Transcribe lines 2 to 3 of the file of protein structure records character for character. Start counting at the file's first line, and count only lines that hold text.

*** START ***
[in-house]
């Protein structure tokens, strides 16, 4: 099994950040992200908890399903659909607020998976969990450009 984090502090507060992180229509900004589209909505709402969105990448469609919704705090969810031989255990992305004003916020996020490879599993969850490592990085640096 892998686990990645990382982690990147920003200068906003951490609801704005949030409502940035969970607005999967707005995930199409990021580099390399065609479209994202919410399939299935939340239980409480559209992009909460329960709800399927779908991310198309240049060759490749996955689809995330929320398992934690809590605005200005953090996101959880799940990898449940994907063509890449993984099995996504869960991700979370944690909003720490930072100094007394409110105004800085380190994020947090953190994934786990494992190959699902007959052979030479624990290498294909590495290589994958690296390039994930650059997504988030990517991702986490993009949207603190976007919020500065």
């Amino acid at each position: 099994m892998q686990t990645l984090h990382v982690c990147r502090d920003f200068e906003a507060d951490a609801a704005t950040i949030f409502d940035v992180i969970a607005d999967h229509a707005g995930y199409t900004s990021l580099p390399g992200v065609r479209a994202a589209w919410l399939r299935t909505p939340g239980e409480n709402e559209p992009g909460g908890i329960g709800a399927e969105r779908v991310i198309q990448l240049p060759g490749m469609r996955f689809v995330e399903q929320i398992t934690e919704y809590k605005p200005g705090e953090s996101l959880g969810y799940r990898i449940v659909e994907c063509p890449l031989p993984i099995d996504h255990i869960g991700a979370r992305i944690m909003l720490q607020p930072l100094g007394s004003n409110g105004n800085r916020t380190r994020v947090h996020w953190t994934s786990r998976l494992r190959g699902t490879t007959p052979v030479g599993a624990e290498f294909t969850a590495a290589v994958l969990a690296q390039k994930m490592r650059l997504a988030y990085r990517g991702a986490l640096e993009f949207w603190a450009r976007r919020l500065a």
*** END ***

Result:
């Protein structure tokens, strides 16, 4: 099994950040992200908890399903659909607020998976969990450009 984090502090507060992180229509900004589209909505709402969105990448469609919704705090969810031989255990992305004003916020996020490879599993969850490592990085640096 892998686990990645990382982690990147920003200068906003951490609801704005949030409502940035969970607005999967707005995930199409990021580099390399065609479209994202919410399939299935939340239980409480559209992009909460329960709800399927779908991310198309240049060759490749996955689809995330929320398992934690809590605005200005953090996101959880799940990898449940994907063509890449993984099995996504869960991700979370944690909003720490930072100094007394409110105004800085380190994020947090953190994934786990494992190959699902007959052979030479624990290498294909590495290589994958690296390039994930650059997504988030990517991702986490993009949207603190976007919020500065």
């Amino acid at each position: 099994m892998q686990t990645l984090h990382v982690c990147r502090d920003f200068e906003a507060d951490a609801a704005t950040i949030f409502d940035v992180i969970a607005d999967h229509a707005g995930y199409t900004s990021l580099p390399g992200v065609r479209a994202a589209w919410l399939r299935t909505p939340g239980e409480n709402e559209p992009g909460g908890i329960g709800a399927e969105r779908v991310i198309q990448l240049p060759g490749m469609r996955f689809v995330e399903q929320i398992t934690e919704y809590k605005p200005g705090e953090s996101l959880g969810y799940r990898i449940v659909e994907c063509p890449l031989p993984i099995d996504h255990i869960g991700a979370r992305i944690m909003l720490q607020p930072l100094g007394s004003n409110g105004n800085r916020t380190r994020v947090h996020w953190t994934s786990r998976l494992r190959g699902t490879t007959p052979v030479g599993a624990e290498f294909t969850a590495a290589v994958l969990a690296q390039k994930m490592r650059l997504a988030y990085r990517g991702a986490l640096e993009f949207w603190a450009r976007r919020l500065a």